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Ultrafast Phenomena in Condensed Matter

The aim of our research is to investigate fundamental phenomena occurring in matter at ultrashort timescale. For this reason we develop innovative ultrafast systems with the ultimate goal to access how light interacts with matter to unveil the origin of the properties of materials that are of high technological interest.

Ultrashort pulse generation

one of the main activities is the generation of ultrashort optical pulses in a broad spectrum of frequencies via concepts of nonlinear optics. In particular, we develop optical parametric amplifiers that are able to exploit extremely broadband phase matching conditions in order to amplify weak supercontinua; in this way we generated pulses approaching a single optical cycle from the UV to the mid-IR and even THz frequency range. This activity is fundamental for all the studies performed in condensed matter and in nanosystems. 

Ultrafast phenomena in condensed matter

This research activity consists in the use of ultrashort pulses for optical studies of light matter interaction with the possibility to access events occurring on an elementary time scale with unprecedented sensitivity. The tunability of the pulses plays a key role in ultrafast spectroscopy. For this reason, our main activity is the use of ultrashort pulses for the study of elementary processes occurring in matter upon impulsive photoexcitation with unmatched combination of temporal resolution and spectral coverage. One example of studies on solid state systems deal with the non-equilibrium properties of electrons in semiconductors and their thermalization dynamics that are related to the fundamental interaction mechanisms between charges and lattice.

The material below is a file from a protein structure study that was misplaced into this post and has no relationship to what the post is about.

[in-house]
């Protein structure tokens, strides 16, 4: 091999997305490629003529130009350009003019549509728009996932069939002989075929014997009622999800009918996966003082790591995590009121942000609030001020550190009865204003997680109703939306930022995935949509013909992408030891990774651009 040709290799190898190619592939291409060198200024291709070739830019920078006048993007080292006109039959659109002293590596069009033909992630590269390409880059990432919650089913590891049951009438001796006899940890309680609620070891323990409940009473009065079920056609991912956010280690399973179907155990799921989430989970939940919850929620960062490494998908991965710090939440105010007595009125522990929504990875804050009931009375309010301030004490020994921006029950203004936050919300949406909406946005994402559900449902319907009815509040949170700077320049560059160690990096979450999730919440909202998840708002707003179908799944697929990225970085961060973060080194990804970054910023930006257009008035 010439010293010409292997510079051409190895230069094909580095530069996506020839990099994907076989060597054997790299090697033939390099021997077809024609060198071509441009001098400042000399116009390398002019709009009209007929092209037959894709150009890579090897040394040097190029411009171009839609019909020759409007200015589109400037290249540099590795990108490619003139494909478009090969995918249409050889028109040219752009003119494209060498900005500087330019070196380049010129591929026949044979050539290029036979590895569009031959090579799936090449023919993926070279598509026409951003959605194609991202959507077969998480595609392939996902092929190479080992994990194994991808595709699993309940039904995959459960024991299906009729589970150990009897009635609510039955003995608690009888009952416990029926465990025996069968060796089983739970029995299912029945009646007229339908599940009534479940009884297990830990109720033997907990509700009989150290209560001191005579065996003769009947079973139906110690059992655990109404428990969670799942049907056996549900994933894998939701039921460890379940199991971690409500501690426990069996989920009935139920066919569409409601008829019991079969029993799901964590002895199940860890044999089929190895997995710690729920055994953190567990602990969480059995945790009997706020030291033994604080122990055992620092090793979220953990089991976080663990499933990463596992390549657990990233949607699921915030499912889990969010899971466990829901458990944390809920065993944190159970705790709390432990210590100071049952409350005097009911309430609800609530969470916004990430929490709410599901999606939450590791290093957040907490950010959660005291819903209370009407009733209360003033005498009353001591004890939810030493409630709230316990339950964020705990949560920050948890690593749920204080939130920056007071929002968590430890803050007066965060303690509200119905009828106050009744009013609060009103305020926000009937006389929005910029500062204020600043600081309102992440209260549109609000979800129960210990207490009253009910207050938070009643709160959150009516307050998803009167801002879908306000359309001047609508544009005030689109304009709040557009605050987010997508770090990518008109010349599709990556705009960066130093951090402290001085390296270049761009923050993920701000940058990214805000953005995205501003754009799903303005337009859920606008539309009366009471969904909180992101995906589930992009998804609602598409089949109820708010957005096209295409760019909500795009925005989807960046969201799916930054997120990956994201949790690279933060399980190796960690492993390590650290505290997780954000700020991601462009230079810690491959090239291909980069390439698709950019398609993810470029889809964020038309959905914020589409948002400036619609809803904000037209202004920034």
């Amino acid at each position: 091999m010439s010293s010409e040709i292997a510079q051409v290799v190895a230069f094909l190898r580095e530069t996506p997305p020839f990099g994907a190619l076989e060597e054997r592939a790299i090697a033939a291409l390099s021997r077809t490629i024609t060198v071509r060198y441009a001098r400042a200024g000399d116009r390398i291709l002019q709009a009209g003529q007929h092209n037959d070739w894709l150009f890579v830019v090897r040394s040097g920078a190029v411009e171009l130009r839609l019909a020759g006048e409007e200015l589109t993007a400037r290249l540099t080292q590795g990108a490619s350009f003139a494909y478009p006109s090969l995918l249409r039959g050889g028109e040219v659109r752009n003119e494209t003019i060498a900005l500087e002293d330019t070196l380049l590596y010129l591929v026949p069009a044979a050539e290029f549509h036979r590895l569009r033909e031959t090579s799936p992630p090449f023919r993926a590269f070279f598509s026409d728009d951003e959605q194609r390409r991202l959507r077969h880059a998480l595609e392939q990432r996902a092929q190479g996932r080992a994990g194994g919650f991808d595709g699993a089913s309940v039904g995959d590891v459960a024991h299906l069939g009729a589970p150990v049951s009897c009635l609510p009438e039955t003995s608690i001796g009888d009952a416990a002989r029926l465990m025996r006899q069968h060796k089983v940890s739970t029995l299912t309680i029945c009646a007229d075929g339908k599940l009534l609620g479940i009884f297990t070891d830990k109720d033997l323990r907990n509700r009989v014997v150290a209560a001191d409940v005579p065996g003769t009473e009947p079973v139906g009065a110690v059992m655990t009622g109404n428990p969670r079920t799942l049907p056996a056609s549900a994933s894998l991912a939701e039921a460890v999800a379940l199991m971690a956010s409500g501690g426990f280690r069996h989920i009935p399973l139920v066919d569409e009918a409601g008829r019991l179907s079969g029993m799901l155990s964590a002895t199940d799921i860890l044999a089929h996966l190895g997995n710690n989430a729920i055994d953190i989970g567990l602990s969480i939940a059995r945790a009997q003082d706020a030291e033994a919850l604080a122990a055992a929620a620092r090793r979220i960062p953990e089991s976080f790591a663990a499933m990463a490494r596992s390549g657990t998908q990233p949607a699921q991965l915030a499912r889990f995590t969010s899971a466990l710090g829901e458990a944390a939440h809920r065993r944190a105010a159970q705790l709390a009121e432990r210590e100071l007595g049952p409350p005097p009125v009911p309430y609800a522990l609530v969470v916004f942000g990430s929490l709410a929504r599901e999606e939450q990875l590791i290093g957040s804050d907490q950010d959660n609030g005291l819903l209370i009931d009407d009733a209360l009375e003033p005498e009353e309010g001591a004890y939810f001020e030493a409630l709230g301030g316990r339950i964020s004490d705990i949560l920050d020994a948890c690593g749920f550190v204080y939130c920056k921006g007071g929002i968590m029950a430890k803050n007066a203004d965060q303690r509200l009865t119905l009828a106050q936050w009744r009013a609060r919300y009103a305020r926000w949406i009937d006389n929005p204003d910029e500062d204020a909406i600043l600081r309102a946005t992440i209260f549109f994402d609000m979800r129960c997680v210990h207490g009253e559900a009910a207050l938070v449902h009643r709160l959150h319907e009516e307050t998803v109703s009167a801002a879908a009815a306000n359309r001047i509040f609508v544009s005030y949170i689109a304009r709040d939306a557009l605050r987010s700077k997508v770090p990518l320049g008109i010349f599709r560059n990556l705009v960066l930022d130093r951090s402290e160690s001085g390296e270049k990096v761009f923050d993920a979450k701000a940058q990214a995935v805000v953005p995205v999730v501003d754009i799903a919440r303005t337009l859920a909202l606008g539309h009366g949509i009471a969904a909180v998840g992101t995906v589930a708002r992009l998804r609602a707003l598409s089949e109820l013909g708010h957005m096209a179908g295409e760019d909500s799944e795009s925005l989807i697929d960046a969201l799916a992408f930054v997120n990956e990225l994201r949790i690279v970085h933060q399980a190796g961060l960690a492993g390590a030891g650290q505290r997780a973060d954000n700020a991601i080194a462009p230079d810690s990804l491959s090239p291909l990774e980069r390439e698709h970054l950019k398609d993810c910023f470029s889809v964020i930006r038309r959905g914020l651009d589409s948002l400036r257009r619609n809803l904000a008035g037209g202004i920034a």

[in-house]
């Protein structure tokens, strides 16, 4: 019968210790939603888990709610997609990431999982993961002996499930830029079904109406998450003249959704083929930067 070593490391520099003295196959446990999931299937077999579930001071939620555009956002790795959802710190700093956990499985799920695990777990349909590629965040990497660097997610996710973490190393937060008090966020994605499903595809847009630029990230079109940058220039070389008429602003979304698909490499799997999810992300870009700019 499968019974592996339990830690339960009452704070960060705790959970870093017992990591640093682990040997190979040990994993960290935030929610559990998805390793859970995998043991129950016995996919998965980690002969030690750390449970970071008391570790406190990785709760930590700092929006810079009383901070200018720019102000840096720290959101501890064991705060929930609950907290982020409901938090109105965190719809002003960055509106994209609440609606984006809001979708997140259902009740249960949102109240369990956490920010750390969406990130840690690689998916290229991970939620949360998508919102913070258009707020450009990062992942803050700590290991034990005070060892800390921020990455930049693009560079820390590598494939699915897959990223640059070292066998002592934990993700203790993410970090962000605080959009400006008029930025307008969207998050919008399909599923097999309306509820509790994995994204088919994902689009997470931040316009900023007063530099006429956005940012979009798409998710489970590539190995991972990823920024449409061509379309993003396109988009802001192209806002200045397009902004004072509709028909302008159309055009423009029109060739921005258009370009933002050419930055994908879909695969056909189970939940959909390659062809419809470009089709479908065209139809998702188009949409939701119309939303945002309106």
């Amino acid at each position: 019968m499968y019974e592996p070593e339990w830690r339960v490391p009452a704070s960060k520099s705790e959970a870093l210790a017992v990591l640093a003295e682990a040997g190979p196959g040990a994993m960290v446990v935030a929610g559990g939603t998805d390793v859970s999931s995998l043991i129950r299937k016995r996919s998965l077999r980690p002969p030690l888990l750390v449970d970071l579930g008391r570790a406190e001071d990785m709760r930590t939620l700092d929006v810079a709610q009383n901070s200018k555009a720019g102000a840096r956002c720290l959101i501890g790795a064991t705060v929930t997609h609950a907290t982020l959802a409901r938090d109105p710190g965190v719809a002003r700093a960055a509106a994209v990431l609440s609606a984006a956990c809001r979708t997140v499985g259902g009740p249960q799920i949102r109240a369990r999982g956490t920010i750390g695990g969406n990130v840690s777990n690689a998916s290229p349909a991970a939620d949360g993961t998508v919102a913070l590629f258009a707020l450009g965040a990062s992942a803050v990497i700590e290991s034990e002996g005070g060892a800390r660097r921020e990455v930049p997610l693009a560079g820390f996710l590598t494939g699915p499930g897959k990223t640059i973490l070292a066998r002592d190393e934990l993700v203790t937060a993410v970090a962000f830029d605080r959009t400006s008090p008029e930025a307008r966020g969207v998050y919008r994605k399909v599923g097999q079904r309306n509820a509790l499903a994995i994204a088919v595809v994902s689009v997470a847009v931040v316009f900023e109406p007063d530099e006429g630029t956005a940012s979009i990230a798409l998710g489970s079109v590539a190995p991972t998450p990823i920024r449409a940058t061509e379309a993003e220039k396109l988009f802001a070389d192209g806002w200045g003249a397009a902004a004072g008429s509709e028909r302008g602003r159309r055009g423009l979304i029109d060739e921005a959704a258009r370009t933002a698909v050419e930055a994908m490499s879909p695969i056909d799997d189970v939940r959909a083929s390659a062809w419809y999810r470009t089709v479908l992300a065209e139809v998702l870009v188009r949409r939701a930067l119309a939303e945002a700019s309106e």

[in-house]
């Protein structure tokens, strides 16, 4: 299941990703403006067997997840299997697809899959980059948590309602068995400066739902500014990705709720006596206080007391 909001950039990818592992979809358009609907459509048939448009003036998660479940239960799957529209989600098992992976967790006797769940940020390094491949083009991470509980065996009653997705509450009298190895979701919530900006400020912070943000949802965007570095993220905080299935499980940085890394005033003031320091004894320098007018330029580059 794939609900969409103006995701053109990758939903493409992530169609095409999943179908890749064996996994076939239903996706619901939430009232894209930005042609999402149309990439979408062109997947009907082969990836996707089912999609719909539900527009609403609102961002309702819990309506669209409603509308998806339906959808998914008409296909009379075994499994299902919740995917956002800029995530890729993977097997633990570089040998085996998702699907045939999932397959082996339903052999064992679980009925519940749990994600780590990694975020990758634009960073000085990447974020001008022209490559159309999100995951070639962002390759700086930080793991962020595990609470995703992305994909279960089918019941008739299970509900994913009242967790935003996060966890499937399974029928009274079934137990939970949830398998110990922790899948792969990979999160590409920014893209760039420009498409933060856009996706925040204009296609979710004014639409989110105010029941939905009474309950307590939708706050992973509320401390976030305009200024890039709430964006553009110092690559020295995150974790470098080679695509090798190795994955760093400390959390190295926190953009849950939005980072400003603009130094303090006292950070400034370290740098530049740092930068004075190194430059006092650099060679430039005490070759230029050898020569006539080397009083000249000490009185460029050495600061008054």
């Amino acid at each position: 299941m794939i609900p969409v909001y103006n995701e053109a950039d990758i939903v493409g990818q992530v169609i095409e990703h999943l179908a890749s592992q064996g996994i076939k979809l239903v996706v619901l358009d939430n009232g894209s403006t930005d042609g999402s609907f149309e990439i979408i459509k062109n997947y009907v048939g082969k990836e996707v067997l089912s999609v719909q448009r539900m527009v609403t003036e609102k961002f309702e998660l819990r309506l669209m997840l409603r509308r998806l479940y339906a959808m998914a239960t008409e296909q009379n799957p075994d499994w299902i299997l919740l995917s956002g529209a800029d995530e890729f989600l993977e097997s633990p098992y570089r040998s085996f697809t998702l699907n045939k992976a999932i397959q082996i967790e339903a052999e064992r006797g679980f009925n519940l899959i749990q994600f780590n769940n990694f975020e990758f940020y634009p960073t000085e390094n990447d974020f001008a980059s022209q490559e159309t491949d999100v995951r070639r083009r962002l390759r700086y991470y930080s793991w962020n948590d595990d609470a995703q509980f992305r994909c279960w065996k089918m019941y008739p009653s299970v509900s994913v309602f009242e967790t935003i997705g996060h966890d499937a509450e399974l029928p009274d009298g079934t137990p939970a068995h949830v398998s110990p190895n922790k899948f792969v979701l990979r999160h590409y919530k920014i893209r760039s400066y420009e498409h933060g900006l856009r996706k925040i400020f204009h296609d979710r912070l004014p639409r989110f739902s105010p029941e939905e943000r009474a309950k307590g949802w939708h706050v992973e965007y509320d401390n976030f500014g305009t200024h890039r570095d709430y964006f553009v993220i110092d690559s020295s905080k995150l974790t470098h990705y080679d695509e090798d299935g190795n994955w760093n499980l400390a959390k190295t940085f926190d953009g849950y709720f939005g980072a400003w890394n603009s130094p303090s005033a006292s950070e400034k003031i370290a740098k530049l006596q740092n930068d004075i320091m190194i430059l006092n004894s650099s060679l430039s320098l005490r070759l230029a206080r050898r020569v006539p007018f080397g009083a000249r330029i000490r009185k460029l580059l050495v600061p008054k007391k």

Nanophotonics and plasmonics

One additional activity is the study of ultrafast phenomena and plasmonic effects in gold nanoantennas with main focus on the photoluminescence and nonlinear properties of these structures. Recently we also started a new activity on mid-infrared plasmonics in heavily doped semiconductors. In this framework, we are developing a new generation of active plasmonic devices that are fully CMOS compatible with foreseeable applications in fundamental science and in sensing. 

Ultrafast quantum nanotransport

Recently we demonstrated carrier-envelope optical phase control of the current in a nano-optoelectronic device with structural dimensions down to 8 nm. The results are enabled by tailoring the electric field of single-cycle light pulses that drive tunneling processes with a bandwidth in the PHz range. The experiments allow full control over current amplitude and direction operating on sub-cycle optical time scales.

One important aspect of combining optical phase control with three-dimensional nanoscopic confinement is represented by the fact that extremely weak optical pulses in the pico-Joule range can manipulate currents on the order of a single electron per half cycle. This finding opens up the exciting perspective of studying charge transport at sub-cycle optical time scales in strongly confined nanosystems where quantum effects are expected to play a dominant role. For example, phenomena like Coulomb blockade or resonant tunneling may be studied in an unprecedented frequency range and even at room temperature.